Today we're going to talk about regulation. Now, we're never in favor of MORE regulation…let's be clear on that. But, we do think that the life insurance industry needs to do a better job of policing itself.
If we don't, regulators will intervene and that won't be pretty for anyone. It's a bit of an anomaly in the financial services world to have products that aren't subject to any standard of suitability.
Annuities have a large degree of suitability guidelines to follow when it comes to the appropriateness of the sale. The securities industry has even more. Life insurance has none. And we mean NONE.
You can send a regulator into a tizzy by selling an annuity with a long surrender charge to an elderly individual, and you can get a compliance officer to go nuts on a equity mutual fund sold to an individual with a stated short term time horizon or someone who lists “preservation of capital” as their primary investment objective.
But you can do pretty much whatever you want when it comes to life insurance.
This means, the protections that stop unscrupulous salespeople when it comes to annuity and securities sales is non-existent when it comes to life insurance sales.
And we’ve seen many examples of bad life insurance sales (those with a death benefit focus primarily) for people who wanted and intended to buy a policy that would focus on cash accumulation.
There should be a change to this. Life insurance applications that state cash accumulation or retirement income as a primary objective goal should have a requirement regarding proper design with paid-up additions or guideline funded UL, but to-date no such requirement exists.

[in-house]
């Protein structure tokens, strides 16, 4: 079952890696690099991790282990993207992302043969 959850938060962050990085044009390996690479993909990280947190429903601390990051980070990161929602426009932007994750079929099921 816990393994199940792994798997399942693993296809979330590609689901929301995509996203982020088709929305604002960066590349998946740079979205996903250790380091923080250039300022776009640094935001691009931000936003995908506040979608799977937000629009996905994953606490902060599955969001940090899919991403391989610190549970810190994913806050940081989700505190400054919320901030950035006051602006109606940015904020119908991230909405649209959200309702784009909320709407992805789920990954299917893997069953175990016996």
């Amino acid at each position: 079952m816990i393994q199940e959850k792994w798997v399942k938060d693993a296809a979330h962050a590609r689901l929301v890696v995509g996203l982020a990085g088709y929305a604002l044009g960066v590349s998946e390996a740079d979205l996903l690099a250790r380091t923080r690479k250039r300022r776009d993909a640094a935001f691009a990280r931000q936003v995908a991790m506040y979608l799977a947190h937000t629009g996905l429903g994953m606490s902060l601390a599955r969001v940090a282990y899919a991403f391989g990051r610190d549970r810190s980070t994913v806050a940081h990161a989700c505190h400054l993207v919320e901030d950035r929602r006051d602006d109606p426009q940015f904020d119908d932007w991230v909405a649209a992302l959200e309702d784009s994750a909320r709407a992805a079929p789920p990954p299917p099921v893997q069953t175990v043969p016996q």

This means that you can plow a lot of money into a really bad policy, and there is very little that any regulator will do to help you when you realize that you're policy was not designed to suit your intended goal. We know this from personal experience as we've tried to have regulators intervene to force an insurance company to do what they should do and essentially we've gotten no where.
The NAIC offers no guidance on this issue. They act as if it doesn’t even exist.
But there are plenty of people out there buying whole life and universal life policies for the cash accumulation and retirement planning purposes and being sold policies that do not adequately satisfy the intention of the policy owner.
For now, discretion is key among consumers. And we’d strongly encourage you to make your purchase through a broker that specializes in this area and has a track record for doing the right thing.
Brantley is a practicing life insurance agent and has been for nearly 18 years. After years of trying to sell like his sales managers wanted him to, he discovered that people want to buy life insurance if you actually explain the benefits.
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